This week, Farm Credit of the Virginias, serving Virginia and West Virginia, engaged in Farm Credit’s time-honored tradition of grossly expanding its mission. Farm Credit of the Virginias proudly shared this graphic with the public, letting everyone know that for full time farmers, “non-agricultural purchases can be considered.” In case there were any lingering doubts about whether Farm Credit was going to adhere to its mission, Farm Credit of the Virginias has made it clear that it doesn’t care about that.
What exactly, then, does it mean when it references “non-agricultural purchases”? If the track records of other Farm Credit institutions are anything to go by, it will consider student loans, loans for boats and airplanes, and even a loan for “that mountain retreat you’ve always wanted.” But don’t worry, Farm Credit of the Virginias exercises some accountability: for less than full time farmers, “loans for nonagricultural purposes are restricted to a percentage of the gross agricultural assets and income.”
The Farm Credit System’s (FCS) footprint stretches across the country, with on-the-ground retail operations from Maine to Alaska and Hawaii and everywhere in between. Congress created this government-sponsored enterprise (GSE) to serve American farmers, especially small farmers, who exist in every state and need financial support to keep feeding the country. Farm Credit’s mission is to provide credit to farmers so they can continue to produce agricultural products.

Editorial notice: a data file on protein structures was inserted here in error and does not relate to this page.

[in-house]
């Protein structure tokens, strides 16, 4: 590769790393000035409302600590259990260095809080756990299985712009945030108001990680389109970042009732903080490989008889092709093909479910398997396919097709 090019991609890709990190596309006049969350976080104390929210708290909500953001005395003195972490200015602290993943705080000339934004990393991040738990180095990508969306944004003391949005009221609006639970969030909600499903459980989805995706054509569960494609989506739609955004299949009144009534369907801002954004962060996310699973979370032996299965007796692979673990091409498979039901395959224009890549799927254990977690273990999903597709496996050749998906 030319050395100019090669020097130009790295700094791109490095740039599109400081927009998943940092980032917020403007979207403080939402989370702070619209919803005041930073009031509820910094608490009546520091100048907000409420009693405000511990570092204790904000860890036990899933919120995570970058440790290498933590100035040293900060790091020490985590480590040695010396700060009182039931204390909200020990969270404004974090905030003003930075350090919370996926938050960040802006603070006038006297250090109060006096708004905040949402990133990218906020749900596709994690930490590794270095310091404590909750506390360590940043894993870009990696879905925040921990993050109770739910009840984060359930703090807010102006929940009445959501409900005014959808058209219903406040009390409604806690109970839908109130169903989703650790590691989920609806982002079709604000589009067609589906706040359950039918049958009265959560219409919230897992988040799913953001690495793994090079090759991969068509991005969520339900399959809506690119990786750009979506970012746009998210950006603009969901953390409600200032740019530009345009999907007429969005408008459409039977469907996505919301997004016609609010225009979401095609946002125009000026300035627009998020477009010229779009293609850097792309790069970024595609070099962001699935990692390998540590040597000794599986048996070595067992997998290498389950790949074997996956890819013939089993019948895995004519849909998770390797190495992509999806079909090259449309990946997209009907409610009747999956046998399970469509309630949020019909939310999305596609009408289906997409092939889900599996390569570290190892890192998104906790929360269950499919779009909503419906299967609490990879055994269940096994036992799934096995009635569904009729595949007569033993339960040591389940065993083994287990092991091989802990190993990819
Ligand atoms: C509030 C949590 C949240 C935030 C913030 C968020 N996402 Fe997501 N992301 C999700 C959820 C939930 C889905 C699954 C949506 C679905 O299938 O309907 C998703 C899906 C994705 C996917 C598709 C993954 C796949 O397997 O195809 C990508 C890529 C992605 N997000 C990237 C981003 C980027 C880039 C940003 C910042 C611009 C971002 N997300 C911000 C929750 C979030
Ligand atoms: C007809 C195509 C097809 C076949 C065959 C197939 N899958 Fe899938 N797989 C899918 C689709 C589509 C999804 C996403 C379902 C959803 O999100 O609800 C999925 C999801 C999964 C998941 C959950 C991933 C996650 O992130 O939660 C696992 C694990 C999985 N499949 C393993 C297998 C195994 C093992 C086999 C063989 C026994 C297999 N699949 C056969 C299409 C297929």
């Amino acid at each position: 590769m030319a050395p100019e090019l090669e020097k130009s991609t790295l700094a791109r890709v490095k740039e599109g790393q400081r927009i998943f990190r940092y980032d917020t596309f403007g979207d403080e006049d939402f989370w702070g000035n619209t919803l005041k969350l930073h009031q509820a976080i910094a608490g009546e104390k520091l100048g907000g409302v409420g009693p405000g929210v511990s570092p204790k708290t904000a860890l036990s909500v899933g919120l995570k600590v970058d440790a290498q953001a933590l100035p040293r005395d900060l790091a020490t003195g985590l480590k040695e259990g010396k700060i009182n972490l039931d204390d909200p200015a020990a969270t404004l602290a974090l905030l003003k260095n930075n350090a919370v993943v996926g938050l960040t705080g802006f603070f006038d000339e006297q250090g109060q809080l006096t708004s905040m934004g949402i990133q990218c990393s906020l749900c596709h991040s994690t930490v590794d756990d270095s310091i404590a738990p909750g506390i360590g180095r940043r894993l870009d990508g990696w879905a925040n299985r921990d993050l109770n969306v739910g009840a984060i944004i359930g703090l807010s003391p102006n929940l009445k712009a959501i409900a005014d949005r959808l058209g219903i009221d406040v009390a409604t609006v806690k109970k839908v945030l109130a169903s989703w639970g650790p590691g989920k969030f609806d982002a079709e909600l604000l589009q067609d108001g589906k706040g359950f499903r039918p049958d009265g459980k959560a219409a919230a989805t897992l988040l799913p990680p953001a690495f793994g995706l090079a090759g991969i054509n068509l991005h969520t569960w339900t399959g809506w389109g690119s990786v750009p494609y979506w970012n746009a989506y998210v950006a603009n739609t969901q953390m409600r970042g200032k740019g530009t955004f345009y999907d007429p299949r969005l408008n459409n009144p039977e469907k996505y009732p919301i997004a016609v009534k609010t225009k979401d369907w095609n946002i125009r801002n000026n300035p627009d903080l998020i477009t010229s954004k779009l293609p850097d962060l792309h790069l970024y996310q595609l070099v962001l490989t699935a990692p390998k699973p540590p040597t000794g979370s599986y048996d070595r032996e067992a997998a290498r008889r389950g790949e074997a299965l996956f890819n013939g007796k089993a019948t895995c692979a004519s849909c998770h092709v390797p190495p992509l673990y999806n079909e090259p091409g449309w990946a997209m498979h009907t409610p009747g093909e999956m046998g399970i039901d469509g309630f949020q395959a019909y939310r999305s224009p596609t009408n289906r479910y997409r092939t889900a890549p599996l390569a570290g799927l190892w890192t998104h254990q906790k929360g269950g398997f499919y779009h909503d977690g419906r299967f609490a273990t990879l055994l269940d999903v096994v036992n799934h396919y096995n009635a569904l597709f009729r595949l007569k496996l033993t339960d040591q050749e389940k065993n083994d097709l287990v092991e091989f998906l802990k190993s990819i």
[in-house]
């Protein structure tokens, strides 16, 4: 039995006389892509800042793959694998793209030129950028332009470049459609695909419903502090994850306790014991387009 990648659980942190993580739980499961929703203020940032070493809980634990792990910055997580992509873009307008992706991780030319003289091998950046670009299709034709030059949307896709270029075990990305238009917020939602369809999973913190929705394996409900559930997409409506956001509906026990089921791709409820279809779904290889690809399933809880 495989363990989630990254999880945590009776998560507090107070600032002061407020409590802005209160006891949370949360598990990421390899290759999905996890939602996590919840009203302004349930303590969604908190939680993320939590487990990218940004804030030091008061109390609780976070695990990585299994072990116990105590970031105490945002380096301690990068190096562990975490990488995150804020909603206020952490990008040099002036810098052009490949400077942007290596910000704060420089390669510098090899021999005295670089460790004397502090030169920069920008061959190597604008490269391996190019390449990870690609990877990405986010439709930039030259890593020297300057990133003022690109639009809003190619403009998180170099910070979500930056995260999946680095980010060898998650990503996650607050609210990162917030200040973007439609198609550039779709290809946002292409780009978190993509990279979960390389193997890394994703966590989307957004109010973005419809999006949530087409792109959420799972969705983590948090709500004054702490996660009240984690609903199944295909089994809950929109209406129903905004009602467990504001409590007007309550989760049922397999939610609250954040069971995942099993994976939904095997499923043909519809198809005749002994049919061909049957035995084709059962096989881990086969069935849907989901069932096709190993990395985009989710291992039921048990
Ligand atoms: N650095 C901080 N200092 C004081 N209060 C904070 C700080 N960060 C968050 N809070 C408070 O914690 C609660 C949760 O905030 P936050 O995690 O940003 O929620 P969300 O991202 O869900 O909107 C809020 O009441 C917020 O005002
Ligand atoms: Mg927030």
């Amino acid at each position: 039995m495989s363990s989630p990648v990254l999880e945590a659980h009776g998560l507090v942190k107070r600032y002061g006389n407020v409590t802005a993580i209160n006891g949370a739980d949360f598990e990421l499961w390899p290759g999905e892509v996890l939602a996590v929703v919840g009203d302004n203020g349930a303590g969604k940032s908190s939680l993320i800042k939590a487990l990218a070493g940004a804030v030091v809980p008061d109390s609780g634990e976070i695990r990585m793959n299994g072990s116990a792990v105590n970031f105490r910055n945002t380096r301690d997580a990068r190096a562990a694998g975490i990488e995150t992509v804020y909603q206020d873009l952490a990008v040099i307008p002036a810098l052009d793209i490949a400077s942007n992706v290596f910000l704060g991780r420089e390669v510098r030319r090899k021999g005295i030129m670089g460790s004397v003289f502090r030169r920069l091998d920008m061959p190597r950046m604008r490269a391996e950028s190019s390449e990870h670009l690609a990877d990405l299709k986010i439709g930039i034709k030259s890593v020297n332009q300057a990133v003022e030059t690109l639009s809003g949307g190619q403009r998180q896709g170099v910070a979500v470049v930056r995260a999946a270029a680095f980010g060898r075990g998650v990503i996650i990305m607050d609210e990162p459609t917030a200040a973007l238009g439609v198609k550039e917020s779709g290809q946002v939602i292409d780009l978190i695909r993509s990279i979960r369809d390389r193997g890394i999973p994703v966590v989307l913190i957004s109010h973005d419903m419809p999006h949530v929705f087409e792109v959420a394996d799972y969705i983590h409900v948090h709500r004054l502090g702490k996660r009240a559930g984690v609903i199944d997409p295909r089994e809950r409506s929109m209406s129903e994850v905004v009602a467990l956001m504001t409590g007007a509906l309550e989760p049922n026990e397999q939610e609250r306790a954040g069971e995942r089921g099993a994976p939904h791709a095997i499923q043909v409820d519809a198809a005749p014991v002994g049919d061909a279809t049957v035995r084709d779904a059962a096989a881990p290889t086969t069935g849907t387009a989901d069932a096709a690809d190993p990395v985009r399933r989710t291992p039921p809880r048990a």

Now, no one expects farmers to just farm all day. Farmers have lives and credit needs that extend beyond their business operations. No one denies that. But Farm Credit, a GSE with a defined mission to sustain agriculture, should not be lending for non-agricultural purposes. It especially shouldn’t be lending for non-agricultural purposes if it retains its massive tax break.
In 2019, Farm Credit had a net income of $5.45 billion but only paid $108 million in combined federal, state and local taxes. That’s a tax rate of just 2 percent. There’s an argument to be made that American taxpayers have an interest in subsidizing domestic farmers to maintain a stable food supply. But there’s absolutely no argument to be made that American taxpayers should subsidize an entity for boat loans.
Farm Credit of the Virginias’ advertisement is just one of many. Farm Credit’s regulator, the Farm Credit Administration (FCA), needs to crack down on this type of lending. It shamelessly flouts Farm Credit’s mission statement, and it disregards the sense of Congress. FCA is empowered to crack down on this, but if it won’t, then Congress should.